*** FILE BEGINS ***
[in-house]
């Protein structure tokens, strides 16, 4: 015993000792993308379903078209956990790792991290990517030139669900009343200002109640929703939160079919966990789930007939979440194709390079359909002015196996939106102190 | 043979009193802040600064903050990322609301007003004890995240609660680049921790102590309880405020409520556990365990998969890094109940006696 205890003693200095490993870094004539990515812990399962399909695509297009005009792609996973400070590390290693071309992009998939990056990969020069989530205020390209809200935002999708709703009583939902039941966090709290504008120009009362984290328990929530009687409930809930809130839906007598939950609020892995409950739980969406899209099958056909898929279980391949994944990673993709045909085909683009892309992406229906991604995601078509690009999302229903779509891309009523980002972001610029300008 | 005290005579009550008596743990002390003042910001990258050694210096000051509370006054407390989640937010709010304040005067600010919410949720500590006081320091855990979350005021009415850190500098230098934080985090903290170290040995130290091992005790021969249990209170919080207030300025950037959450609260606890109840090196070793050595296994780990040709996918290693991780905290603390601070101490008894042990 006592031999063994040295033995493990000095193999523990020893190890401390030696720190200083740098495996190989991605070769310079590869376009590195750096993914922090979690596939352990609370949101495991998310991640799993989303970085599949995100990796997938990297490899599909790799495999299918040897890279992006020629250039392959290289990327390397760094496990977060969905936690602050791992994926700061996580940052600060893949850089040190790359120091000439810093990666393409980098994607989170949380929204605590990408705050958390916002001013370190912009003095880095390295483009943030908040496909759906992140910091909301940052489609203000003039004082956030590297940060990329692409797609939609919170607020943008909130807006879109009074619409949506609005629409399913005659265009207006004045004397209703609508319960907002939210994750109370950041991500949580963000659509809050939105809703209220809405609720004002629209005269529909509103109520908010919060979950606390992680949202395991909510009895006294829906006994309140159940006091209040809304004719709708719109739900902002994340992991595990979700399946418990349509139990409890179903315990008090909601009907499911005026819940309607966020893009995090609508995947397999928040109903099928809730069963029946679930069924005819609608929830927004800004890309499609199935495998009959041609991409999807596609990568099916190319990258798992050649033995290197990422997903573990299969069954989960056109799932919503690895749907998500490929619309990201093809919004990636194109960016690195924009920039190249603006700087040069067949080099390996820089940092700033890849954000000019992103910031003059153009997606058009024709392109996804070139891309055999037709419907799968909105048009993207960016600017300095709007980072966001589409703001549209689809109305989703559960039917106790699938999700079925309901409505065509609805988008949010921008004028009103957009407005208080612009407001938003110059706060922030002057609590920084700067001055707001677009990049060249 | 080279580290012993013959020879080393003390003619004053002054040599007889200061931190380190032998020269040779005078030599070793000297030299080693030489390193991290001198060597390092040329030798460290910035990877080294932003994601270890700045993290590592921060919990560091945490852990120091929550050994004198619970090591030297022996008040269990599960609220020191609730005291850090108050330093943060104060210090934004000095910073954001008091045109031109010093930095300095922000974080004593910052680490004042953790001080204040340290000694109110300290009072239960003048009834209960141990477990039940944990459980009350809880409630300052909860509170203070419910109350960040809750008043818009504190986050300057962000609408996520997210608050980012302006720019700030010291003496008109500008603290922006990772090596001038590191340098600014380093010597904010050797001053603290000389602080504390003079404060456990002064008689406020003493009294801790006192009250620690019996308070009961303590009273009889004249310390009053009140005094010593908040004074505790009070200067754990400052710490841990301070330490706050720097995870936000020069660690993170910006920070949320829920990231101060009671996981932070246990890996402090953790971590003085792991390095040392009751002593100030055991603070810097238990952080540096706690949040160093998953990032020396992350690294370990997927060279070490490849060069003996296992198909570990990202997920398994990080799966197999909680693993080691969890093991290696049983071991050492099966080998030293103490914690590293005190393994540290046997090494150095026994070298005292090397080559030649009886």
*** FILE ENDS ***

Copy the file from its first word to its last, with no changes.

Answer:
[in-house]
């Protein structure tokens, strides 16, 4: 015993000792993308379903078209956990790792991290990517030139669900009343200002109640929703939160079919966990789930007939979440194709390079359909002015196996939106102190 | 043979009193802040600064903050990322609301007003004890995240609660680049921790102590309880405020409520556990365990998969890094109940006696 205890003693200095490993870094004539990515812990399962399909695509297009005009792609996973400070590390290693071309992009998939990056990969020069989530205020390209809200935002999708709703009583939902039941966090709290504008120009009362984290328990929530009687409930809930809130839906007598939950609020892995409950739980969406899209099958056909898929279980391949994944990673993709045909085909683009892309992406229906991604995601078509690009999302229903779509891309009523980002972001610029300008 | 005290005579009550008596743990002390003042910001990258050694210096000051509370006054407390989640937010709010304040005067600010919410949720500590006081320091855990979350005021009415850190500098230098934080985090903290170290040995130290091992005790021969249990209170919080207030300025950037959450609260606890109840090196070793050595296994780990040709996918290693991780905290603390601070101490008894042990 006592031999063994040295033995493990000095193999523990020893190890401390030696720190200083740098495996190989991605070769310079590869376009590195750096993914922090979690596939352990609370949101495991998310991640799993989303970085599949995100990796997938990297490899599909790799495999299918040897890279992006020629250039392959290289990327390397760094496990977060969905936690602050791992994926700061996580940052600060893949850089040190790359120091000439810093990666393409980098994607989170949380929204605590990408705050958390916002001013370190912009003095880095390295483009943030908040496909759906992140910091909301940052489609203000003039004082956030590297940060990329692409797609939609919170607020943008909130807006879109009074619409949506609005629409399913005659265009207006004045004397209703609508319960907002939210994750109370950041991500949580963000659509809050939105809703209220809405609720004002629209005269529909509103109520908010919060979950606390992680949202395991909510009895006294829906006994309140159940006091209040809304004719709708719109739900902002994340992991595990979700399946418990349509139990409890179903315990008090909601009907499911005026819940309607966020893009995090609508995947397999928040109903099928809730069963029946679930069924005819609608929830927004800004890309499609199935495998009959041609991409999807596609990568099916190319990258798992050649033995290197990422997903573990299969069954989960056109799932919503690895749907998500490929619309990201093809919004990636194109960016690195924009920039190249603006700087040069067949080099390996820089940092700033890849954000000019992103910031003059153009997606058009024709392109996804070139891309055999037709419907799968909105048009993207960016600017300095709007980072966001589409703001549209689809109305989703559960039917106790699938999700079925309901409505065509609805988008949010921008004028009103957009407005208080612009407001938003110059706060922030002057609590920084700067001055707001677009990049060249 | 080279580290012993013959020879080393003390003619004053002054040599007889200061931190380190032998020269040779005078030599070793000297030299080693030489390193991290001198060597390092040329030798460290910035990877080294932003994601270890700045993290590592921060919990560091945490852990120091929550050994004198619970090591030297022996008040269990599960609220020191609730005291850090108050330093943060104060210090934004000095910073954001008091045109031109010093930095300095922000974080004593910052680490004042953790001080204040340290000694109110300290009072239960003048009834209960141990477990039940944990459980009350809880409630300052909860509170203070419910109350960040809750008043818009504190986050300057962000609408996520997210608050980012302006720019700030010291003496008109500008603290922006990772090596001038590191340098600014380093010597904010050797001053603290000389602080504390003079404060456990002064008689406020003493009294801790006192009250620690019996308070009961303590009273009889004249310390009053009140005094010593908040004074505790009070200067754990400052710490841990301070330490706050720097995870936000020069660690993170910006920070949320829920990231101060009671996981932070246990890996402090953790971590003085792991390095040392009751002593100030055991603070810097238990952080540096706690949040160093998953990032020396992350690294370990997927060279070490490849060069003996296992198909570990990202997920398994990080799966197999909680693993080691969890093991290696049983071991050492099966080998030293103490914690590293005190393994540290046997090494150095026994070298005292090397080559030649009886």